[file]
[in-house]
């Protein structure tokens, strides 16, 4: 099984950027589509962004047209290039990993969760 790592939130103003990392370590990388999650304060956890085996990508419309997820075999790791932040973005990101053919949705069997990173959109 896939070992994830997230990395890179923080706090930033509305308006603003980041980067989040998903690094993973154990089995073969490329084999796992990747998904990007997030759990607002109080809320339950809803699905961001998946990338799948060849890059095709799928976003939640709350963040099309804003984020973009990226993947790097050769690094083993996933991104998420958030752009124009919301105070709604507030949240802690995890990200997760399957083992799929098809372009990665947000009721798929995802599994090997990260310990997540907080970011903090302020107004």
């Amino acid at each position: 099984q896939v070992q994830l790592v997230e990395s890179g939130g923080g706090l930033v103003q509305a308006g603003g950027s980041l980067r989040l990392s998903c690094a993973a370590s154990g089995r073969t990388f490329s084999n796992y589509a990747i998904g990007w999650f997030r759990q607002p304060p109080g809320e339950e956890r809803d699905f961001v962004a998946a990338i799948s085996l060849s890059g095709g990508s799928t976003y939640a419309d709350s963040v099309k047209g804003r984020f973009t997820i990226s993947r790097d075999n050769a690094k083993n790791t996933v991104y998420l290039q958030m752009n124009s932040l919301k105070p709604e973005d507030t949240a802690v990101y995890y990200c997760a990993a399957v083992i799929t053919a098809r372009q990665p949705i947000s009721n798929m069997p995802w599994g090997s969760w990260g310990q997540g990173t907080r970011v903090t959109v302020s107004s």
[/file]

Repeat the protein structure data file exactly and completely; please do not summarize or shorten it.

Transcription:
[in-house]
């Protein structure tokens, strides 16, 4: 099984950027589509962004047209290039990993969760 790592939130103003990392370590990388999650304060956890085996990508419309997820075999790791932040973005990101053919949705069997990173959109 896939070992994830997230990395890179923080706090930033509305308006603003980041980067989040998903690094993973154990089995073969490329084999796992990747998904990007997030759990607002109080809320339950809803699905961001998946990338799948060849890059095709799928976003939640709350963040099309804003984020973009990226993947790097050769690094083993996933991104998420958030752009124009919301105070709604507030949240802690995890990200997760399957083992799929098809372009990665947000009721798929995802599994090997990260310990997540907080970011903090302020107004």
């Amino acid at each position: 099984q896939v070992q994830l790592v997230e990395s890179g939130g923080g706090l930033v103003q509305a308006g603003g950027s980041l980067r989040l990392s998903c690094a993973a370590s154990g089995r073969t990388f490329s084999n796992y589509a990747i998904g990007w999650f997030r759990q607002p304060p109080g809320e339950e956890r809803d699905f961001v962004a998946a990338i799948s085996l060849s890059g095709g990508s799928t976003y939640a419309d709350s963040v099309k047209g804003r984020f973009t997820i990226s993947r790097d075999n050769a690094k083993n790791t996933v991104y998420l290039q958030m752009n124009s932040l919301k105070p709604e973005d507030t949240a802690v990101y995890y990200c997760a990993a399957v083992i799929t053919a098809r372009q990665p949705i947000s009721n798929m069997p995802w599994g090997s969760w990260g310990q997540g990173t907080r970011v903090t959109v302020s107004s």